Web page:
Link to Full Column

Tuesday, October 13, 2009

Can Luck Be Learned?

As someone who believes that effects in our lives are often due to unknown causes that make things seem like chance or luck, this article about behavior affecting luck rang true.

Be lucky - it's an easy skill to learn

Tuesday, October 06, 2009

Cults, Conspiracies and Secret Societies by Arthur Goldwag (Book Review)

Sometimes I think an author has a great idea but misses on the execution, and that's my read on Arthur Goldwag's Cults, Conspiracies, and Secret Societies: The Straight Scoop on Freemasons, The Illuminati, Skull and Bones, Black Helicopters, The New World Order, and many, many more.

While the author covers a full range of cults and conspiracies, including all the bigs ones -- like the Freemasons, Area 51 and Roswell, the Lincoln and Kennedy assassinations, and the 9/11 Truth Movement -- his propensity to provide the information in encyclopedic, itemized entries, even though he states that this is not his intent, detracts from any larger narrative and interconnections he could otherwise explore.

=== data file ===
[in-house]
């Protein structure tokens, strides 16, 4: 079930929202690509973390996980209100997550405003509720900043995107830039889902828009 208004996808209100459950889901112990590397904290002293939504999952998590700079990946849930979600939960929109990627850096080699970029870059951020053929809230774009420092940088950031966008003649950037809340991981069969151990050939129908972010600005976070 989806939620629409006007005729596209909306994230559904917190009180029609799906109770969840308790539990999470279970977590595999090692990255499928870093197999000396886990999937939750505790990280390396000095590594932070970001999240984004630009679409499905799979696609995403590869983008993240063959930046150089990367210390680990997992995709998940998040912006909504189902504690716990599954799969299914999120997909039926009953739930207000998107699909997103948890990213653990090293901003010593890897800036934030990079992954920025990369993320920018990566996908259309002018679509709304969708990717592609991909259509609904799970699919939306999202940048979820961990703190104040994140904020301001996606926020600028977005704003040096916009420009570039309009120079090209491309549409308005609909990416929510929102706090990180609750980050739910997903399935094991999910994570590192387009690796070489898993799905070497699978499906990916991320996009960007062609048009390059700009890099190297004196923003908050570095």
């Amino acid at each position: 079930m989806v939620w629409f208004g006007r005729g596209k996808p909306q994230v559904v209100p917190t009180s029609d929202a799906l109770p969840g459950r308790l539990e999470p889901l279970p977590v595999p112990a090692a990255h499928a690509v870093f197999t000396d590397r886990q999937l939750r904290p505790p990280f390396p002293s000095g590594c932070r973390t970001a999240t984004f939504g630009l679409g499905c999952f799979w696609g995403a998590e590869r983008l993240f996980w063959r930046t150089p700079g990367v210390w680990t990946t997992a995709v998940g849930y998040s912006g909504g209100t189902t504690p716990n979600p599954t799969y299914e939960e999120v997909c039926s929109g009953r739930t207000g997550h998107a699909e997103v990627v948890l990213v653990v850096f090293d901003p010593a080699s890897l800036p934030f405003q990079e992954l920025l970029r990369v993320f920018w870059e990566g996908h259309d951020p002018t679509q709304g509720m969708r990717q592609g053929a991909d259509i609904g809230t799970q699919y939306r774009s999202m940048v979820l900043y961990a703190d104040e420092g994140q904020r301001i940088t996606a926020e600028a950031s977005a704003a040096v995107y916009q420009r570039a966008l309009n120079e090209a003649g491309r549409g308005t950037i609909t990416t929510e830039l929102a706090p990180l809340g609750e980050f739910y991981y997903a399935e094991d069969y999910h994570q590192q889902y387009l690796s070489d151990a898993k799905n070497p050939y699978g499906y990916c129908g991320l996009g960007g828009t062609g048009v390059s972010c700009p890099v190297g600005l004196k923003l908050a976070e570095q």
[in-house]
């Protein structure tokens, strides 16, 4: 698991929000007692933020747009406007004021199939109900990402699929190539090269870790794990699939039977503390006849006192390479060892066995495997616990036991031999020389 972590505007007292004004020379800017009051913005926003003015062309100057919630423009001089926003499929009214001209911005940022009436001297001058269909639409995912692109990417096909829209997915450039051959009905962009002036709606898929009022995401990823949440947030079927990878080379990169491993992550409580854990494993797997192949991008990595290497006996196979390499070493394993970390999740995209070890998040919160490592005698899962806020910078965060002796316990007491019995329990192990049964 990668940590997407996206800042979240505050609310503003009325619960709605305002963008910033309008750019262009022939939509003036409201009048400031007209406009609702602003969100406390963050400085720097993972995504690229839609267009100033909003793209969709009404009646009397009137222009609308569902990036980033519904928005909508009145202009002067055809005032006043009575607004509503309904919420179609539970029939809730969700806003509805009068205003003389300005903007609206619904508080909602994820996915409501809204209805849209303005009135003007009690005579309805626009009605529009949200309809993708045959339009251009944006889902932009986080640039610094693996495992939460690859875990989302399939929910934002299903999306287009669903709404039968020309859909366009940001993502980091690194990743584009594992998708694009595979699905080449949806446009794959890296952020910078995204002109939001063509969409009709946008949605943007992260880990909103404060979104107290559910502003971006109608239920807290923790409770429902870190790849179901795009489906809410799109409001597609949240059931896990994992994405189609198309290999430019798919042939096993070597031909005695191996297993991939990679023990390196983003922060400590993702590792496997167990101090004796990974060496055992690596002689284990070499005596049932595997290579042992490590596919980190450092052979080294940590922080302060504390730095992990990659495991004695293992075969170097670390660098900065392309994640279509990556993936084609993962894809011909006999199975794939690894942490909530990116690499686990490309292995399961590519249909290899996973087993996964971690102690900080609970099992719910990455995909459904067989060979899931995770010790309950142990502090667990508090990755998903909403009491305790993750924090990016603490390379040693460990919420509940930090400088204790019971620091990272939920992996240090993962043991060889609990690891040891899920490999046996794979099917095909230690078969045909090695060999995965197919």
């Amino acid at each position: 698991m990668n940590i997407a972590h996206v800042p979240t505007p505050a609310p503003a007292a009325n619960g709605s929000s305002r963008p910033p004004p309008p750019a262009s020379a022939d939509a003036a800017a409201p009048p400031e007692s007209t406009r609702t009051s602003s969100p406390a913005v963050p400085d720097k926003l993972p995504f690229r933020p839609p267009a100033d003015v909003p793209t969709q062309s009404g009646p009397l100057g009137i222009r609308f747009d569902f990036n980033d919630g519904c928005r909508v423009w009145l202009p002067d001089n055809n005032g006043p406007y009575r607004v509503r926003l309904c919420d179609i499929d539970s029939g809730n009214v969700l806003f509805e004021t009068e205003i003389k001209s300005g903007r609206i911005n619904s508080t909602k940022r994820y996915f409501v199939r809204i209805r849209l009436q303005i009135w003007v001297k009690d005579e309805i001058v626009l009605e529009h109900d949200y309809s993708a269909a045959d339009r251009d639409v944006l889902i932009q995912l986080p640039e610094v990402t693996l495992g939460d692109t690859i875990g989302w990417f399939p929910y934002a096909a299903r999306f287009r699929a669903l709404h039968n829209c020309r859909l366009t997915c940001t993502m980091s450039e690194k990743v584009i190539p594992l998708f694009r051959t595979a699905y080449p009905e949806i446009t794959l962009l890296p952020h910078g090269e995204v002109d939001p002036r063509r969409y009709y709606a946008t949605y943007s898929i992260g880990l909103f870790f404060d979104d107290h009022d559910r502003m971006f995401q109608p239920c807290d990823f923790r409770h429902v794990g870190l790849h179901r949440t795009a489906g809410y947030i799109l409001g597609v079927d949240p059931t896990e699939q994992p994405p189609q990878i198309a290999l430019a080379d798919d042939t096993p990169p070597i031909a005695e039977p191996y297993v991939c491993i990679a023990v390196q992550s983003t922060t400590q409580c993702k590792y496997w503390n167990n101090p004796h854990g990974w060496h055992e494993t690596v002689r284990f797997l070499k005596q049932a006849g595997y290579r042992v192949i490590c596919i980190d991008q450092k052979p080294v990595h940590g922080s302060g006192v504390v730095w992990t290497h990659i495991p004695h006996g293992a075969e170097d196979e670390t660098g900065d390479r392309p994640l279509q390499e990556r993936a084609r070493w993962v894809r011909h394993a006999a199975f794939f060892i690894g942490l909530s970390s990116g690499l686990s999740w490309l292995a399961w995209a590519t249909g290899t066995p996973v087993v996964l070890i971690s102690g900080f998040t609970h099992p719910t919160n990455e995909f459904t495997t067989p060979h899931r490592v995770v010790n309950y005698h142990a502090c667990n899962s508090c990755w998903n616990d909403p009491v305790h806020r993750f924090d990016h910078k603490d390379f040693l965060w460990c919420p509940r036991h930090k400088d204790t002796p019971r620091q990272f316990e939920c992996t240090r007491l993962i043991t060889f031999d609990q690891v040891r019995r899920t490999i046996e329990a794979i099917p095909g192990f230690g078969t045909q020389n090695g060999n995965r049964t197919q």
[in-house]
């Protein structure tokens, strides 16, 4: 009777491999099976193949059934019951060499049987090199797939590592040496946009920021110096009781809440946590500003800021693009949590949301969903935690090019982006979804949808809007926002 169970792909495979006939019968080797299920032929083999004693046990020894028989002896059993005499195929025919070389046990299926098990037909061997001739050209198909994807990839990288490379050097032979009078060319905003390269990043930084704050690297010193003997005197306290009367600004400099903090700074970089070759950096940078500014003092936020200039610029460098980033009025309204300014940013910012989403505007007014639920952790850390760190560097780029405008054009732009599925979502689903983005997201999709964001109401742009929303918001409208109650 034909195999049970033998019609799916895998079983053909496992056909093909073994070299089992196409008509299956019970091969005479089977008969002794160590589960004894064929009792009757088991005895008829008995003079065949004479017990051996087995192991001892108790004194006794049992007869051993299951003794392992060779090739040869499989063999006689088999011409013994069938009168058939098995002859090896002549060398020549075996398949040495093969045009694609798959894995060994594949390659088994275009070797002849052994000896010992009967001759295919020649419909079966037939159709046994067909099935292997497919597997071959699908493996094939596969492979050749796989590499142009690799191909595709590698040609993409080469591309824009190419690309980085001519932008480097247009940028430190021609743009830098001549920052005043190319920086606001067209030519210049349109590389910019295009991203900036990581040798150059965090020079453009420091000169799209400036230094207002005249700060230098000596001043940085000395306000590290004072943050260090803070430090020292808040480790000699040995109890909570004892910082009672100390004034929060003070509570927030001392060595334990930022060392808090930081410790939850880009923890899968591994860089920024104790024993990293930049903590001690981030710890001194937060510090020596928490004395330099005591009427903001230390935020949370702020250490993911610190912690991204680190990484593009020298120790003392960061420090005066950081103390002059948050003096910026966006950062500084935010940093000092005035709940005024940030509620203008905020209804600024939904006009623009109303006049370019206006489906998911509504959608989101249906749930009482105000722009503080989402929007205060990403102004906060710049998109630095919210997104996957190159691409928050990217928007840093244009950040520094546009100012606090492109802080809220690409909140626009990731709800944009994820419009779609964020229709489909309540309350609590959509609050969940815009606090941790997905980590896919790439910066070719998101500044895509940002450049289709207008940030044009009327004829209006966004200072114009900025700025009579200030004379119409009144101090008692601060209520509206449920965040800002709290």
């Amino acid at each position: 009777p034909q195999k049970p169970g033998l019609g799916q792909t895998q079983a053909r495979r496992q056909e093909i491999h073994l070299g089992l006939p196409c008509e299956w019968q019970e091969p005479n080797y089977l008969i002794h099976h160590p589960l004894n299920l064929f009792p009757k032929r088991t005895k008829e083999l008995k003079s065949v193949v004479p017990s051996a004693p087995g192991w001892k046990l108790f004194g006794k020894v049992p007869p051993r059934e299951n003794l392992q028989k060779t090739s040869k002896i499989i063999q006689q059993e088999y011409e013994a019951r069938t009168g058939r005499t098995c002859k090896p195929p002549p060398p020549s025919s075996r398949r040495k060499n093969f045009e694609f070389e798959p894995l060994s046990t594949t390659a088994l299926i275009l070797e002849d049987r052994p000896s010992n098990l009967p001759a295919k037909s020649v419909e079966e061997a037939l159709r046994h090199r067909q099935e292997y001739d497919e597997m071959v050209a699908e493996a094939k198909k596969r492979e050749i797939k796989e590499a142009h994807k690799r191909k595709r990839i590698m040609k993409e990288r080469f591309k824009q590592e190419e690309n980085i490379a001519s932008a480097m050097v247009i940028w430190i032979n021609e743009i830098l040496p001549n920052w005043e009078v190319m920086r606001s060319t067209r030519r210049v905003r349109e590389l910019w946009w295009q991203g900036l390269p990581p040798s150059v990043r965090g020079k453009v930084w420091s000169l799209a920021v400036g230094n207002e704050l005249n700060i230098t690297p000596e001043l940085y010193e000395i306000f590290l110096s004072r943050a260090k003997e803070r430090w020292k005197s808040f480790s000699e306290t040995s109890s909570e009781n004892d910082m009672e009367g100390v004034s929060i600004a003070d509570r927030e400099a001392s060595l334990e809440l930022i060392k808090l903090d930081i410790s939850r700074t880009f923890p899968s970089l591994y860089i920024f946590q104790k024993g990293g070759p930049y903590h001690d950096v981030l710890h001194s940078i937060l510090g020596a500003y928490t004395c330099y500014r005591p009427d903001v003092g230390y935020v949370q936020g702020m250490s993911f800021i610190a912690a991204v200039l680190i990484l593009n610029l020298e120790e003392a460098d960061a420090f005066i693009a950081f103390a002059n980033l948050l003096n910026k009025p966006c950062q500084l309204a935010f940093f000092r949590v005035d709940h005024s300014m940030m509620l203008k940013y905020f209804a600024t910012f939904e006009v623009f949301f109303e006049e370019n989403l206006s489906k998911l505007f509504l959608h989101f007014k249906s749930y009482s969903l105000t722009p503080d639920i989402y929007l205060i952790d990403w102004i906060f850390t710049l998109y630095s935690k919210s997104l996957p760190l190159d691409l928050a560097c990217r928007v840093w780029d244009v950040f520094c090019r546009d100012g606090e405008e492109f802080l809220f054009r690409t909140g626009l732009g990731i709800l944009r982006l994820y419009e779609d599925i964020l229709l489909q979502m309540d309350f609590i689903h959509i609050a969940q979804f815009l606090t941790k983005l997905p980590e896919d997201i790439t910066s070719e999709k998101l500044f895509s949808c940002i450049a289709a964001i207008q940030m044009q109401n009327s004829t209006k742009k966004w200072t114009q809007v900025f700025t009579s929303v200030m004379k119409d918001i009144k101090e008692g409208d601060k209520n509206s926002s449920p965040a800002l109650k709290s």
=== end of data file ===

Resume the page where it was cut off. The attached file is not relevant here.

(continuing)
Bottom line: Interesting to peruse, especially for some of the esoteric entries, but also a missed opportunity to go deeper and tease out the sociological and cultural implications behind the desire and need to believe.

Tuesday, September 29, 2009

Snoop by Sam Gosling (Book Review)

Snoop is a fascinating and readable exploration of what personal items reveal about an individual's personality. Everything from what's on your iPod playlist to how your office is organized to how you dress for interviews illuminate who you are and how you behave.

The book emerged from serious academic study and experiments, but author Sam Gosling has massaged the material for a general audience. For the most part, he succeeds, and if you enjoy Malcolm Gladwell's books and Freakonomics, you'll probably like Snoop as well.

Monday, September 28, 2009

The Vanishing Act of Esme Lennox by Maggie O'Farrel (Book Review)